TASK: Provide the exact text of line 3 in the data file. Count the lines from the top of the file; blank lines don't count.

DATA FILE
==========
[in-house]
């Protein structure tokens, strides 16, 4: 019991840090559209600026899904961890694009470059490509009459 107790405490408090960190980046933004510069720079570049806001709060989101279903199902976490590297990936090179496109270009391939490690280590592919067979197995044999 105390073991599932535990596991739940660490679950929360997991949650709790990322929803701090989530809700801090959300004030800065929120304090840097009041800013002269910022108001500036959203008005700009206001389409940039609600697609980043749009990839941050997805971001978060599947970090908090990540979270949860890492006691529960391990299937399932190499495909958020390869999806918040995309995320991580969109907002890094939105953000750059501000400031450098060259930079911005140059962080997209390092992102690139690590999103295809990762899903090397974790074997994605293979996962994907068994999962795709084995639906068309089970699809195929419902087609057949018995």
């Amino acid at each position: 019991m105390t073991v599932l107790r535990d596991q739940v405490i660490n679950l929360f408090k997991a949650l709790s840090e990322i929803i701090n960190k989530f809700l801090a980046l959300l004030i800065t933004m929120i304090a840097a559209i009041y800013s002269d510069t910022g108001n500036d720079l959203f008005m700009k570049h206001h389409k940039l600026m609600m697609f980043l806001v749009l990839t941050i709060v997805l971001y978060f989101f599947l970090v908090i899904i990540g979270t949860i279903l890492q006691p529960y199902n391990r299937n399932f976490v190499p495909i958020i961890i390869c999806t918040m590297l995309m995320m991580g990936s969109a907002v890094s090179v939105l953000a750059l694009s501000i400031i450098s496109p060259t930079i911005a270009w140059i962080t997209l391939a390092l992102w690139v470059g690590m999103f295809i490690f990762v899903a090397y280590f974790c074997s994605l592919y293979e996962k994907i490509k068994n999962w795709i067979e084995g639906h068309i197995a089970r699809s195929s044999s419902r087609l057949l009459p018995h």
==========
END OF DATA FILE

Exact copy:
């Amino acid at each position: 019991m105390t073991v599932l107790r535990d596991q739940v405490i660490n679950l929360f408090k997991a949650l709790s840090e990322i929803i701090n960190k989530f809700l801090a980046l959300l004030i800065t933004m929120i304090a840097a559209i009041y800013s002269d510069t910022g108001n500036d720079l959203f008005m700009k570049h206001h389409k940039l600026m609600m697609f980043l806001v749009l990839t941050i709060v997805l971001y978060f989101f599947l970090v908090i899904i990540g979270t949860i279903l890492q006691p529960y199902n391990r299937n399932f976490v190499p495909i958020i961890i390869c999806t918040m590297l995309m995320m991580g990936s969109a907002v890094s090179v939105l953000a750059l694009s501000i400031i450098s496109p060259t930079i911005a270009w140059i962080t997209l391939a390092l992102w690139v470059g690590m999103f295809i490690f990762v899903a090397y280590f974790c074997s994605l592919y293979e996962k994907i490509k068994n999962w795709i067979e084995g639906h068309i197995a089970r699809s195929s044999s419902r087609l057949l009459p018995h």